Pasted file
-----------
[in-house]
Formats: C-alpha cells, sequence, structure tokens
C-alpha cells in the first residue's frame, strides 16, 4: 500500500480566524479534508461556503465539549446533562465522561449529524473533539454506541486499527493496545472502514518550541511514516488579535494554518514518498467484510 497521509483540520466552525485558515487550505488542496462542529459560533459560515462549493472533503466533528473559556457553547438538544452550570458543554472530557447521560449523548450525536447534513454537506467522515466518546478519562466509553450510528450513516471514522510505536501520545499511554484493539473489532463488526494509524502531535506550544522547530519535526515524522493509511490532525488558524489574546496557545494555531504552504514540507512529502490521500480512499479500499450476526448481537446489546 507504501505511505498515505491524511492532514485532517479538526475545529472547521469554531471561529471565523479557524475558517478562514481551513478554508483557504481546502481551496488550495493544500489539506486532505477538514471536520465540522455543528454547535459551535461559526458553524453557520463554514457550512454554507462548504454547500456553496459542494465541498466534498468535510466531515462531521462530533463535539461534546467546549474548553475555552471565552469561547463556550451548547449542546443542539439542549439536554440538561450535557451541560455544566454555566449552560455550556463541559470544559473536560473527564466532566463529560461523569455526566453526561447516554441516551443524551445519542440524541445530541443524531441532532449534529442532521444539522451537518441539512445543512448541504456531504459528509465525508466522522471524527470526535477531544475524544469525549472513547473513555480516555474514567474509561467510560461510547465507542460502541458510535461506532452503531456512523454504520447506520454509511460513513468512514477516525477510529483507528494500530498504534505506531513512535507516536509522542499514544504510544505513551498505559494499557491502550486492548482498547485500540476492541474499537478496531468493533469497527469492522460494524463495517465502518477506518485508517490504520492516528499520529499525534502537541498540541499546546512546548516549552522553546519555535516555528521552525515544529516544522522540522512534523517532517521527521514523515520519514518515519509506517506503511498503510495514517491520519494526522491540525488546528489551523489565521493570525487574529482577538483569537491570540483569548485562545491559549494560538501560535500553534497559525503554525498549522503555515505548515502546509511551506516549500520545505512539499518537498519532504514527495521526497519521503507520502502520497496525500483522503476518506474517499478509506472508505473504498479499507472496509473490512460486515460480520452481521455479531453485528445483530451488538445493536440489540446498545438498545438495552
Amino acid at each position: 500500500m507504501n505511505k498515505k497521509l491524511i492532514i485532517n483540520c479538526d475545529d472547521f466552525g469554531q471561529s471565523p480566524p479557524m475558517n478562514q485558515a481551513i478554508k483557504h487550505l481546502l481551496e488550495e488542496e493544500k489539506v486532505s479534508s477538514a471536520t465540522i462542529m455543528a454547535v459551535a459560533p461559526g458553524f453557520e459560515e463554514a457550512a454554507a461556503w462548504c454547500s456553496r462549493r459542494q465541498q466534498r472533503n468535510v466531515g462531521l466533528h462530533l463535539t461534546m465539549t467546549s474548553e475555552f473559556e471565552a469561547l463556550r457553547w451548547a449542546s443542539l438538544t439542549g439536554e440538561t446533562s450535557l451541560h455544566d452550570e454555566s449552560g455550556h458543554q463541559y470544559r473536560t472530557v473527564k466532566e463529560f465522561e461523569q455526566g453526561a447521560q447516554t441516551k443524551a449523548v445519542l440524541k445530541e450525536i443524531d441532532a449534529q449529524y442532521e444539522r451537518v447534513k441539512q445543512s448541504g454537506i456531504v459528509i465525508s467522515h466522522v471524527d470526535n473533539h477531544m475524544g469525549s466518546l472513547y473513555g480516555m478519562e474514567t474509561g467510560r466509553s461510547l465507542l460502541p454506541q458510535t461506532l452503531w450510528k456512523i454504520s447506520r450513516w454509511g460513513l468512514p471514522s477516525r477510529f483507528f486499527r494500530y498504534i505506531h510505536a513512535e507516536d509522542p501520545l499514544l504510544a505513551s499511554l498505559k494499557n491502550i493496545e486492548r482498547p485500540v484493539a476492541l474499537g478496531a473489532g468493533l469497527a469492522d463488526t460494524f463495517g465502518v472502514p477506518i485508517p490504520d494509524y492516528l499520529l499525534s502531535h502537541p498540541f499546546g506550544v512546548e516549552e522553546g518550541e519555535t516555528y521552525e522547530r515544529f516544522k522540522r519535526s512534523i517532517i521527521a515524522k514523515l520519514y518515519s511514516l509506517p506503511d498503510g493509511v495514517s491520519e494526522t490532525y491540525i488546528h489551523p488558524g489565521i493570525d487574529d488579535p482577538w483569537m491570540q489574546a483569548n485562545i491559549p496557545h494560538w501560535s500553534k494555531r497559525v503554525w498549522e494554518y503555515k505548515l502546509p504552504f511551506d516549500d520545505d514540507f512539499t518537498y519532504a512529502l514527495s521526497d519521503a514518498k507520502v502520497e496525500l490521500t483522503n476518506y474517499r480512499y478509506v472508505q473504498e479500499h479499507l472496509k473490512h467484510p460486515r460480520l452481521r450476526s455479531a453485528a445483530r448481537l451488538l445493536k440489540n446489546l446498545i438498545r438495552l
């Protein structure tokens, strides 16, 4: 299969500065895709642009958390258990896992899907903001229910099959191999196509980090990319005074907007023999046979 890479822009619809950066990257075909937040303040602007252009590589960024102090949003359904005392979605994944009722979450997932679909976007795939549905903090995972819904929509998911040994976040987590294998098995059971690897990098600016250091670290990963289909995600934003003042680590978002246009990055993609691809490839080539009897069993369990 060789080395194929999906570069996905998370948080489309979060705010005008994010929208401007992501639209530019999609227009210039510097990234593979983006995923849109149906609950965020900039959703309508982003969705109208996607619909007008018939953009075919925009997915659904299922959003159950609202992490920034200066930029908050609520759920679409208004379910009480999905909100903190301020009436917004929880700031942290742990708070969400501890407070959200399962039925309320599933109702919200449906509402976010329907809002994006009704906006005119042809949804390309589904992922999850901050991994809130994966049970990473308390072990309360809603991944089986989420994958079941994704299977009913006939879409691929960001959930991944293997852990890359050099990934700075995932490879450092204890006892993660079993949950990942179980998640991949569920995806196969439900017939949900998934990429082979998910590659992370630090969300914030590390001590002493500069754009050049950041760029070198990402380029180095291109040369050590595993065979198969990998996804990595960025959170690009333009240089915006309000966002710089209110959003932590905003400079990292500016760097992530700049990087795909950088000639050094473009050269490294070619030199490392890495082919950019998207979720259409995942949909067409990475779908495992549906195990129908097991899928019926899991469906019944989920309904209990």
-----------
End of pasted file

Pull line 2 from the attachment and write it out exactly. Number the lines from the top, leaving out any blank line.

Formats: C-alpha cells, sequence, structure tokens